A gathering of cars and people along the shoulder of the road in the Park signifies one thing, and one thing only. MOOSE. Let us add this is the best way to see them, on the shoulder of the road, rather than on the road in front of you!
This very typical collection of people settled in on the roadside is one of the classic Algonquin Park Road signs. And yes, they were all watching a moose.
One of our guests snapped this shot of a moose in the Park in the spring (obviously -- he still has his great rack in velvet. This time of year, they're polishing those up and getting ready for the breeding season) But this moose, too, had a roadside audience.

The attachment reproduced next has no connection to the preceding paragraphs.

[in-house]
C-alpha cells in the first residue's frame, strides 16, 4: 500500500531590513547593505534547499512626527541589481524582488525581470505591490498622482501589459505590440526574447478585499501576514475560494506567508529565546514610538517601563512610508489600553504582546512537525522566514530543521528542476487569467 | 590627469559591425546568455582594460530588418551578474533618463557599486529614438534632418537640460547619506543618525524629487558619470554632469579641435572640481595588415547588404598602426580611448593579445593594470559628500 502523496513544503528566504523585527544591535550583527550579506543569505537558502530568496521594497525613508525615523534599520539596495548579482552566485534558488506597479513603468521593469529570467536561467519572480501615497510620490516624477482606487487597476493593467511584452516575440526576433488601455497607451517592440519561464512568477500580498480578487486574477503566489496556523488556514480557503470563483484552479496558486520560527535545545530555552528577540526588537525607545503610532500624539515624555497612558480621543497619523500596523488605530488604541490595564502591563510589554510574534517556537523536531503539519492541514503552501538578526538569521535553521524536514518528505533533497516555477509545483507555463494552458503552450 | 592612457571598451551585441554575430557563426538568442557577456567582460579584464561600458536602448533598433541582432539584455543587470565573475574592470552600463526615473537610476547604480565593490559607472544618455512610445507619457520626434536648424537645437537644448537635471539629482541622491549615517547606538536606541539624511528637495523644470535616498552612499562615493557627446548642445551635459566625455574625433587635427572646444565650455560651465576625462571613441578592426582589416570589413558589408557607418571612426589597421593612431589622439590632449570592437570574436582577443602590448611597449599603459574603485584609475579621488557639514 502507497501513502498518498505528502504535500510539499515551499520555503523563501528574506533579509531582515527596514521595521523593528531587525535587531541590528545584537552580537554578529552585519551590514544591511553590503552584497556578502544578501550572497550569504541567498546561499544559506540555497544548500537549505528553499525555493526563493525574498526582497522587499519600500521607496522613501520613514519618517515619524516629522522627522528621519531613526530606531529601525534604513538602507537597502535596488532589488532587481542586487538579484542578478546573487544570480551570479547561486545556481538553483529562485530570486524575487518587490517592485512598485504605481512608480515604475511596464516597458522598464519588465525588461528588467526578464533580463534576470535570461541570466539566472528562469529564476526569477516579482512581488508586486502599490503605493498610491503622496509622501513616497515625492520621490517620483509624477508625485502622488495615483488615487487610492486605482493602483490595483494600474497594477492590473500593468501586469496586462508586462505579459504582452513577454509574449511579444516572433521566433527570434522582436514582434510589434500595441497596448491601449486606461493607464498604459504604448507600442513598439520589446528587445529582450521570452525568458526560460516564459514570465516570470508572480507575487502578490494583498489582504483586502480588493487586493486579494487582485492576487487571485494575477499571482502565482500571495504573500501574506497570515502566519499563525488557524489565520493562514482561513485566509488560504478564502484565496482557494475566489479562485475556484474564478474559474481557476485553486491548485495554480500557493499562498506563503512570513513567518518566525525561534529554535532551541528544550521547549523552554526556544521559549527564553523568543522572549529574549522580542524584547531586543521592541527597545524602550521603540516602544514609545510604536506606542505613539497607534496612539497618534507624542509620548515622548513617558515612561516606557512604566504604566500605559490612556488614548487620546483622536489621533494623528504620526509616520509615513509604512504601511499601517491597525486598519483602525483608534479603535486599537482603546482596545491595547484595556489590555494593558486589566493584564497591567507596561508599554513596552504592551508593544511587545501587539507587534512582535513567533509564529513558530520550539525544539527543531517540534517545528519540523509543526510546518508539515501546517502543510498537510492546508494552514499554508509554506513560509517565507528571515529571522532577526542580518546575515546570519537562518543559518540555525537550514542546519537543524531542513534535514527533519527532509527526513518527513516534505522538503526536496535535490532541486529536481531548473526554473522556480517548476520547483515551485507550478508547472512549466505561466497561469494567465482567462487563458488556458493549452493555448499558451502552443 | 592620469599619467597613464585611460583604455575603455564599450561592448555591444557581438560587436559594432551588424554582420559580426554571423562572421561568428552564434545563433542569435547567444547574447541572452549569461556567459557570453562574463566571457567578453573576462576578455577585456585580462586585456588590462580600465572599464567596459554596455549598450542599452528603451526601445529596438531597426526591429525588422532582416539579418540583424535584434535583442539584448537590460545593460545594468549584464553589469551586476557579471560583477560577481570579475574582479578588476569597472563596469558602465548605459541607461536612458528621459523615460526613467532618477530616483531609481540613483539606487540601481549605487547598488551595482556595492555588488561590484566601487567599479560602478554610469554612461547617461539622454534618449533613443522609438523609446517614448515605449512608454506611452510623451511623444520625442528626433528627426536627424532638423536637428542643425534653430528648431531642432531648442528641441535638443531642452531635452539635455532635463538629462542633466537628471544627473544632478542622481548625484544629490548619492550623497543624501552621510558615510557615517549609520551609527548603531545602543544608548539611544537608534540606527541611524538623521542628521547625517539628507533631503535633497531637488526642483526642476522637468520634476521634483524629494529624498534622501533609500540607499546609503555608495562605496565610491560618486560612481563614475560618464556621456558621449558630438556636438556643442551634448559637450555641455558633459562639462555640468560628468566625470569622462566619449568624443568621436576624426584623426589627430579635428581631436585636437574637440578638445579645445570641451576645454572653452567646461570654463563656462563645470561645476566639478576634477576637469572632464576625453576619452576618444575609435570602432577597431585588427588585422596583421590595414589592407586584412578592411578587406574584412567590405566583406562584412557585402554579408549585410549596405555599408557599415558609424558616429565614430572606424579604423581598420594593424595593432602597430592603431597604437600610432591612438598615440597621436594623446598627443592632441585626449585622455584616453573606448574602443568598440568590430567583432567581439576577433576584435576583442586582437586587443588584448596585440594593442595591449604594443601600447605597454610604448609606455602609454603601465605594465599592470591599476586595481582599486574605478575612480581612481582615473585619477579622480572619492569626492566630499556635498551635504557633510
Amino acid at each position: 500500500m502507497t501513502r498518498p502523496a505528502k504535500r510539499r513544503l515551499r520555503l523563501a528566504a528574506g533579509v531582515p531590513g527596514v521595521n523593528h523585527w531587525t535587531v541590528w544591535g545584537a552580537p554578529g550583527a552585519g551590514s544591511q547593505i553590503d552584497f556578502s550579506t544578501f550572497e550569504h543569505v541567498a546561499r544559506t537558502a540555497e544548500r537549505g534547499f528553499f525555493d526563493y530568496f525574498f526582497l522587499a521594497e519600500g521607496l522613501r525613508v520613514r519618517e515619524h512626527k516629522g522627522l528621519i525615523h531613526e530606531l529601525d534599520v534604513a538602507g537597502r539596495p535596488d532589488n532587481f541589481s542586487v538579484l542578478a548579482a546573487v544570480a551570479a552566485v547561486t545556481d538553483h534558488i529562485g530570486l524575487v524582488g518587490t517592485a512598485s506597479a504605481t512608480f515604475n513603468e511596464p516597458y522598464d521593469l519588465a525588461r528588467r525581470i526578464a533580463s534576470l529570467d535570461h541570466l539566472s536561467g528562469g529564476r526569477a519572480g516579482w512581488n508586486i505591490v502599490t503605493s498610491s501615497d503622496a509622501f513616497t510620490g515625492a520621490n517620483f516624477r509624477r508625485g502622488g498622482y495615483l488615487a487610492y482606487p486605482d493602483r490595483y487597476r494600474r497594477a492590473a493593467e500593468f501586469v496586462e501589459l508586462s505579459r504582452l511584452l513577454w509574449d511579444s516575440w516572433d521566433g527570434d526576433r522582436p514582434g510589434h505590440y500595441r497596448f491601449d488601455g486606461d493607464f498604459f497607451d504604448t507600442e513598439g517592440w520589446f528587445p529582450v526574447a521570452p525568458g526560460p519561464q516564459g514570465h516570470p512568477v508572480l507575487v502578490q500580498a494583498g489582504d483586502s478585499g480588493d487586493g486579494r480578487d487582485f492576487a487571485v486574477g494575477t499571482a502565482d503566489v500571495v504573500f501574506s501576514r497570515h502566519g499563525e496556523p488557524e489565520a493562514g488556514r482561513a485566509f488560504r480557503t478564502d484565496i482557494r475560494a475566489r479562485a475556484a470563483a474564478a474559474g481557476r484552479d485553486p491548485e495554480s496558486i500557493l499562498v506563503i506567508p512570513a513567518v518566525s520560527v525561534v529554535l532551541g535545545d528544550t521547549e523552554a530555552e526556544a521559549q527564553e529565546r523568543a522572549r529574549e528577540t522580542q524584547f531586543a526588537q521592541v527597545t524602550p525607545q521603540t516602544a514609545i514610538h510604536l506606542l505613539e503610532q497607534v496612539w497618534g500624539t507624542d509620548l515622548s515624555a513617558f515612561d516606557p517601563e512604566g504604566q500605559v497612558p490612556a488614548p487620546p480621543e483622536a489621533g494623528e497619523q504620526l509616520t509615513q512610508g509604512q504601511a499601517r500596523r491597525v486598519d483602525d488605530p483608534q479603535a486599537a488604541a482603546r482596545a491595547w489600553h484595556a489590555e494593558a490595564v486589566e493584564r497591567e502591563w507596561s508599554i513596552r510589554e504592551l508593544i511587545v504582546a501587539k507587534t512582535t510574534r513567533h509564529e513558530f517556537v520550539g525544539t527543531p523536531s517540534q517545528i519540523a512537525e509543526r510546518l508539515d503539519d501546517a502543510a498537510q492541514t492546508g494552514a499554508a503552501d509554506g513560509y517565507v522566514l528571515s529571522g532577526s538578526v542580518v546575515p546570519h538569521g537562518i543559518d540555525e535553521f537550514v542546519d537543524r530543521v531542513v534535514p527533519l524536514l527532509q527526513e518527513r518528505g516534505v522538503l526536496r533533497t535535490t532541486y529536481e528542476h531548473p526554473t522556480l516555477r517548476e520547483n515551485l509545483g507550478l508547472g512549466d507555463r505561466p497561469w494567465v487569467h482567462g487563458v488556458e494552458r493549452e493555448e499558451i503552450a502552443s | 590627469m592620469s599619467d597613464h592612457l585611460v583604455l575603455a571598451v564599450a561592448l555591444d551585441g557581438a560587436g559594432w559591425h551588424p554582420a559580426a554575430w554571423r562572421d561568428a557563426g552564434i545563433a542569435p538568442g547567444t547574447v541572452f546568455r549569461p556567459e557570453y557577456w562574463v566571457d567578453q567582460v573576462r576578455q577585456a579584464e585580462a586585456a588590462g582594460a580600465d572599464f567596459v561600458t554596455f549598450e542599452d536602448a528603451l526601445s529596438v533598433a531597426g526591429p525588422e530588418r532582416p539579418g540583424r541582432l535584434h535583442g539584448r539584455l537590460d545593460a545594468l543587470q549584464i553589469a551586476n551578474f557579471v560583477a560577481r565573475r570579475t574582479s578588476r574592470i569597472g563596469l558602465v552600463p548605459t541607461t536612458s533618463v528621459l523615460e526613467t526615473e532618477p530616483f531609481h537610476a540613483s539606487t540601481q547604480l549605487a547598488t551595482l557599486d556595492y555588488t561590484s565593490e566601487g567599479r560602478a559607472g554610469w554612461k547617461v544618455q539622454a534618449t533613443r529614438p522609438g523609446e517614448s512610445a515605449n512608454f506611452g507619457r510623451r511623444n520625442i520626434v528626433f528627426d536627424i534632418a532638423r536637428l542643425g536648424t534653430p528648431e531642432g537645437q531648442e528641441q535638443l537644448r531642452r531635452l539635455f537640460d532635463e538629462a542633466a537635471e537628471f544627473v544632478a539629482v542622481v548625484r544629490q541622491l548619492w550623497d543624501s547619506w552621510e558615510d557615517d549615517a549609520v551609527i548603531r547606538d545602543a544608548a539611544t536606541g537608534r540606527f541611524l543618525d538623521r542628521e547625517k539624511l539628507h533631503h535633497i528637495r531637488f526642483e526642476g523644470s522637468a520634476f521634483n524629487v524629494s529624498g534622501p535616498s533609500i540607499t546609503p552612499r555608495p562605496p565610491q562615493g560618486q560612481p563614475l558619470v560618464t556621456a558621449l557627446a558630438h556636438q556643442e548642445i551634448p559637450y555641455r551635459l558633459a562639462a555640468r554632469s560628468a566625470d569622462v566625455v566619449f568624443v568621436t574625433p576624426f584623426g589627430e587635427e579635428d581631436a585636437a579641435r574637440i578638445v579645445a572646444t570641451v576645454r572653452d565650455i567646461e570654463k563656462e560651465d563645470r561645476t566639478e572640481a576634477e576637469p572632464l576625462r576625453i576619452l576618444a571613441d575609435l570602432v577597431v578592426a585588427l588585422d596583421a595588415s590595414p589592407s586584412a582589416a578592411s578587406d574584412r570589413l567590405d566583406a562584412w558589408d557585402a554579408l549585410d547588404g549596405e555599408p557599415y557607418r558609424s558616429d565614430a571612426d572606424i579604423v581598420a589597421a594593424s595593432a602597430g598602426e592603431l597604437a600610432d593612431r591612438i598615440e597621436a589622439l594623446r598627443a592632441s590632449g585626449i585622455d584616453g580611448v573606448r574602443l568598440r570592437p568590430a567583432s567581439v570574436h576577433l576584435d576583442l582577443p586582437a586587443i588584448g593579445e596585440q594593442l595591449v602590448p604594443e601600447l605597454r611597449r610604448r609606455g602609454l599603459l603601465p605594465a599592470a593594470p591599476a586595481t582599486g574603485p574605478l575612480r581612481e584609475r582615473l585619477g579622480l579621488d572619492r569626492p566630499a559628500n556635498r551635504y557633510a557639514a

In April and May you are virtually guaranteed to see a moose driving through the Park. This time of year, it's still an excellent chance. And with the colour coming on the trees, even if you don't see Bullwinkle, you'll still get an eyeful of scenery that makes the drive something special.
And if you see cars parked along the shoulder... slow down. Those folks are looking at the moose, not at the traffic!
Nancy tried very hard to get photos of Tom and his indefatigable crew while they were here in late August sailing past. But no matter how she tried, her pictures were blurred -- perhaps by the speed of the passage? Blinded by the glory of this ship under full sail? The sometimes tricky winds we get here in Bondi Bay? Who knows? It is a matter of pride to Tom that at least once a summer 'Windbreaker' rolls over in the bay. Nancy wasn't even able to capture that moment -- the boys described her photojournalism efforts in this area an "epic fail."